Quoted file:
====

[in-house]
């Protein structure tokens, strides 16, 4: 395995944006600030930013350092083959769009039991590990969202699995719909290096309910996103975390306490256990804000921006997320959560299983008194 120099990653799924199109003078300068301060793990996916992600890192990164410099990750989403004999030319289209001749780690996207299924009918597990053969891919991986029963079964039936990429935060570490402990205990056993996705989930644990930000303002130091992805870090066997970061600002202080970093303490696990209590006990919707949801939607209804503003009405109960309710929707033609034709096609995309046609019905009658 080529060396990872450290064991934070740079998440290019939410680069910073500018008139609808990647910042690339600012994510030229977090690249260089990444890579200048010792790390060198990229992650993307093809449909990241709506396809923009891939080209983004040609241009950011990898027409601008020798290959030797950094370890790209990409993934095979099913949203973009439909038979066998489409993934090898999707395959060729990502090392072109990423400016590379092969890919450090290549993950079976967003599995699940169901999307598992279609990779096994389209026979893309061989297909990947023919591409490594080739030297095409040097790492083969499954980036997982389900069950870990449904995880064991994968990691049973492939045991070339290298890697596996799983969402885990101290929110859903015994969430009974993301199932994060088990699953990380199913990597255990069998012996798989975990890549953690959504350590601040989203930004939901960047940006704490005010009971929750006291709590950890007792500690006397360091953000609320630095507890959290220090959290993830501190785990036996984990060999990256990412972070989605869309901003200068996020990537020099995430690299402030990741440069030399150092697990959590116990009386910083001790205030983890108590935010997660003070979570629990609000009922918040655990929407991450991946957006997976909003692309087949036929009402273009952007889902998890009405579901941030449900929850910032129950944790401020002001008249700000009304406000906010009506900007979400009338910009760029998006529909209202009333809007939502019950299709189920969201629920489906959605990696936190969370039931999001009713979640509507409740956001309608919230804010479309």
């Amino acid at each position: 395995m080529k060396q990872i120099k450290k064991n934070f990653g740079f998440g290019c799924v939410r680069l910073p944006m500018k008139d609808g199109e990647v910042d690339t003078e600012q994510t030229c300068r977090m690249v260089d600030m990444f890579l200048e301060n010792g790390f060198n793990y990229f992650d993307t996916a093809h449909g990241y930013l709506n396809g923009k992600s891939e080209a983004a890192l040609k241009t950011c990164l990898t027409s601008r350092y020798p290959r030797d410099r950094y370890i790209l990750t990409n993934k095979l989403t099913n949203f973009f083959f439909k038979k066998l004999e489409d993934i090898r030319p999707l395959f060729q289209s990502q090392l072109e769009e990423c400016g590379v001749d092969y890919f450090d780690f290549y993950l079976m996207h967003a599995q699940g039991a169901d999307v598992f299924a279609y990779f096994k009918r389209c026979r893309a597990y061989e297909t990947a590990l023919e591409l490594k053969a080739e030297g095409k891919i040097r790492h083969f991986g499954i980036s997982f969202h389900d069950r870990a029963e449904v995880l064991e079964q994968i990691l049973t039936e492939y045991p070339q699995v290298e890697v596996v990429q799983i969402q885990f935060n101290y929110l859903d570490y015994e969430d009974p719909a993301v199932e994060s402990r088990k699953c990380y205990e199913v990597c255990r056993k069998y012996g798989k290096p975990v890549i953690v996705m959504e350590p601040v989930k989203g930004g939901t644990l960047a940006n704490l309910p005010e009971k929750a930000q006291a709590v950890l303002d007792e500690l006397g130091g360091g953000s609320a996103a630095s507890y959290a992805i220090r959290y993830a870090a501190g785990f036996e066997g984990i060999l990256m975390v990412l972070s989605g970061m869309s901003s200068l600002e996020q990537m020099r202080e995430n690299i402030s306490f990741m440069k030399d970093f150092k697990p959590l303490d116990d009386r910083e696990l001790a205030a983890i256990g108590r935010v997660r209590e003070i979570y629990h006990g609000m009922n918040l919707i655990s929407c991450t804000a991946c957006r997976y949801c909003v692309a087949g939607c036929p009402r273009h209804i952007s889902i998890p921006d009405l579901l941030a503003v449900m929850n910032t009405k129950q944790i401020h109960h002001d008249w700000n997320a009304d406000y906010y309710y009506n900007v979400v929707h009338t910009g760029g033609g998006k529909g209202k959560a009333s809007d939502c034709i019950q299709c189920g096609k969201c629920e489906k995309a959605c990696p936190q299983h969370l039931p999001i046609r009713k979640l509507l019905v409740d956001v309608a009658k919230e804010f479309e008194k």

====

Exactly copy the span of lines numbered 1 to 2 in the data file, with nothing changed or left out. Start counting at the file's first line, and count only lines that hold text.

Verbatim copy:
[in-house]
């Protein structure tokens, strides 16, 4: 395995944006600030930013350092083959769009039991590990969202699995719909290096309910996103975390306490256990804000921006997320959560299983008194 120099990653799924199109003078300068301060793990996916992600890192990164410099990750989403004999030319289209001749780690996207299924009918597990053969891919991986029963079964039936990429935060570490402990205990056993996705989930644990930000303002130091992805870090066997970061600002202080970093303490696990209590006990919707949801939607209804503003009405109960309710929707033609034709096609995309046609019905009658 080529060396990872450290064991934070740079998440290019939410680069910073500018008139609808990647910042690339600012994510030229977090690249260089990444890579200048010792790390060198990229992650993307093809449909990241709506396809923009891939080209983004040609241009950011990898027409601008020798290959030797950094370890790209990409993934095979099913949203973009439909038979066998489409993934090898999707395959060729990502090392072109990423400016590379092969890919450090290549993950079976967003599995699940169901999307598992279609990779096994389209026979893309061989297909990947023919591409490594080739030297095409040097790492083969499954980036997982389900069950870990449904995880064991994968990691049973492939045991070339290298890697596996799983969402885990101290929110859903015994969430009974993301199932994060088990699953990380199913990597255990069998012996798989975990890549953690959504350590601040989203930004939901960047940006704490005010009971929750006291709590950890007792500690006397360091953000609320630095507890959290220090959290993830501190785990036996984990060999990256990412972070989605869309901003200068996020990537020099995430690299402030990741440069030399150092697990959590116990009386910083001790205030983890108590935010997660003070979570629990609000009922918040655990929407991450991946957006997976909003692309087949036929009402273009952007889902998890009405579901941030449900929850910032129950944790401020002001008249700000009304406000906010009506900007979400009338910009760029998006529909209202009333809007939502019950299709189920969201629920489906959605990696936190969370039931999001009713979640509507409740956001309608919230804010479309």